Kansas is one of only a few states that has criminal defamation laws. These require a higher standard of proof for conviction. The higher threshold of proof is "actual malice" for a party to be convicted of defamation in Kansas. This level of malice requires that the party must actually know that the statements or printed statements are false. One exception to this threshold of "knowing" occurs in instances where the party should have known the statements were false. For example, an individual should know that his neighbor is not actually an alien from another planet.
Defamatory Per Se
Kansas additionally recognizes that certain cases of statements qualify as "defamatory per se." This means that the parties seeking justice do not have to actually prove the statement was "defamatory." This follows the common law tradition that the damages for these "per se" statements are presumed. The following examples usually qualify under this "per se" distinction: allegations or imputations that are injurious to a party in his trade, profession or business, allegations that an individual has a "loathsome" disease (such as a STD), allegations that an individual is lacking in chastity, and allegations of criminal activity or conviction.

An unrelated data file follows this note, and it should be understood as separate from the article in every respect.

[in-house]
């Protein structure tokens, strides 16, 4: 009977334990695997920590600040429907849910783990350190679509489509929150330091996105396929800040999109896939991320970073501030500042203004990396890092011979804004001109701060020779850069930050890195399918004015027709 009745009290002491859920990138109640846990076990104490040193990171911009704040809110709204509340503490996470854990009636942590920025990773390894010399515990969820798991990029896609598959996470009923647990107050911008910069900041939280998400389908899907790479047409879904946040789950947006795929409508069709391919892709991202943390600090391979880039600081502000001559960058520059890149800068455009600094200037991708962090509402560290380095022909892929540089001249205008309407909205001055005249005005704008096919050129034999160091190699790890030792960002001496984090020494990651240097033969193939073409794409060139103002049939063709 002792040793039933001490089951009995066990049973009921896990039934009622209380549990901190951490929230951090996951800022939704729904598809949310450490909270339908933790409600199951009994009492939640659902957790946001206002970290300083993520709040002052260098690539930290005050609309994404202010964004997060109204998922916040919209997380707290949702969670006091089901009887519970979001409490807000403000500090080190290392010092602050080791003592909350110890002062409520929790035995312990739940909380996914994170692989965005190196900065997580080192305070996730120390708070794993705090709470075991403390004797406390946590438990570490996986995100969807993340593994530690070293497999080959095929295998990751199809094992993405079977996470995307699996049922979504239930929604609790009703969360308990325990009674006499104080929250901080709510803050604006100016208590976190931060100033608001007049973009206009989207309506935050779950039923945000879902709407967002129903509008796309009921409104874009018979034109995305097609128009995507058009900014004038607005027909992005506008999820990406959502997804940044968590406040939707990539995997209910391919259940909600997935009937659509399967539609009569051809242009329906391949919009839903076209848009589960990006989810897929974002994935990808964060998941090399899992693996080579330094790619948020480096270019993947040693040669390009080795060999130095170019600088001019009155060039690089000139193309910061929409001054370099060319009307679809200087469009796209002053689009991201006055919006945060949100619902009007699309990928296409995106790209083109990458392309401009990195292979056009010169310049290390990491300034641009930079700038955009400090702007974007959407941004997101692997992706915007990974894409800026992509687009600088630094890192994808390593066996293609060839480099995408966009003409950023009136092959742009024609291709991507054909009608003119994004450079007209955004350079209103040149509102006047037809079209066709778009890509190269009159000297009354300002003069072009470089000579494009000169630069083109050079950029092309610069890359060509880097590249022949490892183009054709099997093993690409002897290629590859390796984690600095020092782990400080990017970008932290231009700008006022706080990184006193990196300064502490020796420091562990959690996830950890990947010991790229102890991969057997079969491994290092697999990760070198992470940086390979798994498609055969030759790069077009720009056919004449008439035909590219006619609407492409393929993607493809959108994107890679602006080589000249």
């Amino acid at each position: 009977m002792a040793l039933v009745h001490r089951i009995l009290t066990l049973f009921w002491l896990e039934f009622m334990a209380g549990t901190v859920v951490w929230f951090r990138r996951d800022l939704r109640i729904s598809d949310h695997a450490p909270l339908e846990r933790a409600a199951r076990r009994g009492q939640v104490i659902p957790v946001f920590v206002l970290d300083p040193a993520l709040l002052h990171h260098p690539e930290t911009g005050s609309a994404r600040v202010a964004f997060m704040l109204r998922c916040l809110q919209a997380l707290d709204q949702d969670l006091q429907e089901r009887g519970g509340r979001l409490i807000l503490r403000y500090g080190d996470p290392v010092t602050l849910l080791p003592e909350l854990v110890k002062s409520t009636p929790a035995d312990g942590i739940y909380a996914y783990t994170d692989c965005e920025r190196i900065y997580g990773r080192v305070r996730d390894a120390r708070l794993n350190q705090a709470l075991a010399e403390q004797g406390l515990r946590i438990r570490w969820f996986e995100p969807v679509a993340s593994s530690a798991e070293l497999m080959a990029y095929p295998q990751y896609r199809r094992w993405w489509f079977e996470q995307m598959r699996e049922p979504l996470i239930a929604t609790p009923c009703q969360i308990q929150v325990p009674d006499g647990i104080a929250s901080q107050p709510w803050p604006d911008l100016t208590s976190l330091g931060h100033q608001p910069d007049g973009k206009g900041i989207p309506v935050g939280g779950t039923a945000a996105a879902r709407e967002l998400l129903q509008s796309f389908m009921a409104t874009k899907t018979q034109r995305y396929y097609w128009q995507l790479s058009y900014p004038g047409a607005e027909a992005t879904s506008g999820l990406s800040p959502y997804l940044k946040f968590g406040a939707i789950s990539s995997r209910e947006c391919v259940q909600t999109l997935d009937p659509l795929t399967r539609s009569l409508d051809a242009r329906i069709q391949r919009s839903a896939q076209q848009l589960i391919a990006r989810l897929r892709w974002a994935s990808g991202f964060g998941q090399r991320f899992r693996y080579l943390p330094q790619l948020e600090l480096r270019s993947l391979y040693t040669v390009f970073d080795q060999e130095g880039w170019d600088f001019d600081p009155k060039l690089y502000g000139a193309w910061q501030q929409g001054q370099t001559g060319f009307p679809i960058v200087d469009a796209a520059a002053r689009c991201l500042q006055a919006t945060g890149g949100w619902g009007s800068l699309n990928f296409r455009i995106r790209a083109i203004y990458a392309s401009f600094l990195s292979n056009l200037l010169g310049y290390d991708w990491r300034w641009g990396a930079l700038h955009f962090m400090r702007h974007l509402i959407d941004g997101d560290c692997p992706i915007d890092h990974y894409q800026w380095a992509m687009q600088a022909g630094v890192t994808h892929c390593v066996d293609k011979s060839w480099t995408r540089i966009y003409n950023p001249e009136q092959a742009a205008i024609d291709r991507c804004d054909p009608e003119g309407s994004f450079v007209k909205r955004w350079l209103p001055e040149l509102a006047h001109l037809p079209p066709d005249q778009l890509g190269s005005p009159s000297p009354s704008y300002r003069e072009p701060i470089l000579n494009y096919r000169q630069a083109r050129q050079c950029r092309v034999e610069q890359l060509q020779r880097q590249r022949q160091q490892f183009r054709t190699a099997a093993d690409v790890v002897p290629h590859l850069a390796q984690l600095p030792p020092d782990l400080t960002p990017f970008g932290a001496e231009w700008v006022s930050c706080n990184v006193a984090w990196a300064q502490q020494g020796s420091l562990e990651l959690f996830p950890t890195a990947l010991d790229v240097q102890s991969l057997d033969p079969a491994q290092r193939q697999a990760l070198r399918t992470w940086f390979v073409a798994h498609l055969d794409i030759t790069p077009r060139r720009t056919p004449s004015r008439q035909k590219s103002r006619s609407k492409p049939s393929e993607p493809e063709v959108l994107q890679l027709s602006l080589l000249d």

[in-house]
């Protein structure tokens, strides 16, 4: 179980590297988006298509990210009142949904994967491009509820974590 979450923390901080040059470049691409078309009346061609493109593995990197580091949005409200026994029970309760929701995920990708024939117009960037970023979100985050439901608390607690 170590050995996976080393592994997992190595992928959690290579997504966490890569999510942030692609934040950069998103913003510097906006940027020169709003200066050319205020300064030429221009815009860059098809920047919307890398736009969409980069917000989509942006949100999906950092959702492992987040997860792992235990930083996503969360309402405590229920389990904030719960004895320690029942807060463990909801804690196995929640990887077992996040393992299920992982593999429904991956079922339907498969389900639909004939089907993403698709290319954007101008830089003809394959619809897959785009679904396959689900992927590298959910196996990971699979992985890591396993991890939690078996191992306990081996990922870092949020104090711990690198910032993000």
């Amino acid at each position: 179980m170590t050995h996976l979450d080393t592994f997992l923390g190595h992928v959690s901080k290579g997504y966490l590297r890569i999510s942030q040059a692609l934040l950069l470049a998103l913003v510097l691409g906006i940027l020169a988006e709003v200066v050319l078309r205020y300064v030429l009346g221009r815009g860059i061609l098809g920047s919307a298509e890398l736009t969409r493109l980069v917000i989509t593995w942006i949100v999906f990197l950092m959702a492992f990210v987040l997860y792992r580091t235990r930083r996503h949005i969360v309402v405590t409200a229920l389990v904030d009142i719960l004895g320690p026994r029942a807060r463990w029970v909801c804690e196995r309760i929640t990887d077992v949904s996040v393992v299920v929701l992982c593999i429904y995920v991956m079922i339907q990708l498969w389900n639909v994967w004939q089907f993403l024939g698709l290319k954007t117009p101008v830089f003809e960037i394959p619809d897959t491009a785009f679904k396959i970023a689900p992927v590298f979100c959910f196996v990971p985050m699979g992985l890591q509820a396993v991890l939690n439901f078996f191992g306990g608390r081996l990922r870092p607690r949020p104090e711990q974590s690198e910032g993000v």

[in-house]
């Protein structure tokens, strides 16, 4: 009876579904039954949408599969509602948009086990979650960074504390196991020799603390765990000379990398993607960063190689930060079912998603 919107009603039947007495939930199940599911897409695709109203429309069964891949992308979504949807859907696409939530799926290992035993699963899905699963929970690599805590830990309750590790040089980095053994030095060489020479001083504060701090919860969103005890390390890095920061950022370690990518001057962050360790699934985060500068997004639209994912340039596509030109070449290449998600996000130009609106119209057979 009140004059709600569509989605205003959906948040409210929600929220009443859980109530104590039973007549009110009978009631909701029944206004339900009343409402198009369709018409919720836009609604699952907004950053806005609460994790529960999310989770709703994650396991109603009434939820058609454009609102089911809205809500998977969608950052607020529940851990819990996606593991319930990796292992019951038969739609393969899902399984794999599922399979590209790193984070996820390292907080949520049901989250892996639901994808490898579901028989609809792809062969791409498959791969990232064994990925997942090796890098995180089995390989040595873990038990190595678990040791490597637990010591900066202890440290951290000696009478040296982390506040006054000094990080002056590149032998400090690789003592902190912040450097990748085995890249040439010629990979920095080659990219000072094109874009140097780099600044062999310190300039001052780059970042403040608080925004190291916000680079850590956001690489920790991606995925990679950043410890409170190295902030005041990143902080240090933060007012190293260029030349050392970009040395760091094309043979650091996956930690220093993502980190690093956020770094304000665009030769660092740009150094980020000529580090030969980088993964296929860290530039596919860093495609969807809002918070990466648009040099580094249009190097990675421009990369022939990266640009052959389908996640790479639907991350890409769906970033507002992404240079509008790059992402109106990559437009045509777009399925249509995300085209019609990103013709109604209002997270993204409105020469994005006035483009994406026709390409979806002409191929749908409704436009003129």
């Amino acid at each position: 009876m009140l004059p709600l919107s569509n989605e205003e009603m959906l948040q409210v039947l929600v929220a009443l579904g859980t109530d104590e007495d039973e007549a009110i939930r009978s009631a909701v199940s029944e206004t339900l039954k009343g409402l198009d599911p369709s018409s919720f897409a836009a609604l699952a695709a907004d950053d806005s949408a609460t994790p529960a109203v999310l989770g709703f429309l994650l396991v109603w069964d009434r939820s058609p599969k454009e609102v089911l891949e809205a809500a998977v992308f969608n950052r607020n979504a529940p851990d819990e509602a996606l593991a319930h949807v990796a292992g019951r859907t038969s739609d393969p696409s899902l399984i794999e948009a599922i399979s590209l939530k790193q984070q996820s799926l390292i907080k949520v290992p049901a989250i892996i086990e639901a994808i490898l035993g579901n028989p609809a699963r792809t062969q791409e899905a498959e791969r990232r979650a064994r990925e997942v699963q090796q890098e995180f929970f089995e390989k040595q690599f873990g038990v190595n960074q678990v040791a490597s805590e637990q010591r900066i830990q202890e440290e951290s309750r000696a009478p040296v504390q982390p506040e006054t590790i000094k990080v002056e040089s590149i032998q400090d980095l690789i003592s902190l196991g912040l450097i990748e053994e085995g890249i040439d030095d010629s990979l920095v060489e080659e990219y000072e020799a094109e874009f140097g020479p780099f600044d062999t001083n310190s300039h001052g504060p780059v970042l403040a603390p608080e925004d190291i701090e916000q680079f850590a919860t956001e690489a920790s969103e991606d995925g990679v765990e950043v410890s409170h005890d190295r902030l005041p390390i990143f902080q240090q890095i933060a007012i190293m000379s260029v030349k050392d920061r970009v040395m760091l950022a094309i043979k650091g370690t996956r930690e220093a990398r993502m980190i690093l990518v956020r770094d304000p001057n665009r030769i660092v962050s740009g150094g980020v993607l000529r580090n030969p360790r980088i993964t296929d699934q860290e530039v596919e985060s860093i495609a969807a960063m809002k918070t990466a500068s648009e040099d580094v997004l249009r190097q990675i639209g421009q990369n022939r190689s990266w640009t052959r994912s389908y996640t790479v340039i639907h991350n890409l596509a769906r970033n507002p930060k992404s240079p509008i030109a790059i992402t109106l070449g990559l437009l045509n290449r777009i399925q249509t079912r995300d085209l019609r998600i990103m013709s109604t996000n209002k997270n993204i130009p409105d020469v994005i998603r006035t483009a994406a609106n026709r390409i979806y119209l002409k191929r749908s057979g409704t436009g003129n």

Limitations on Defamation Suits
Find out the statue of limitations in your state for seeking damages for defamation. A statute of limitations is a time limit for pursuing damages in response to wrongful action. Once the statue of limitations passes, you can no longer seek damages and file a lawsuit against the other party, except in certain legal exceptions. For libel, slander and overall defamation, the statue of limitations is 1 year in Kansas. Thus, this means you have a short window of time to claim damages from defamation in Kansas.
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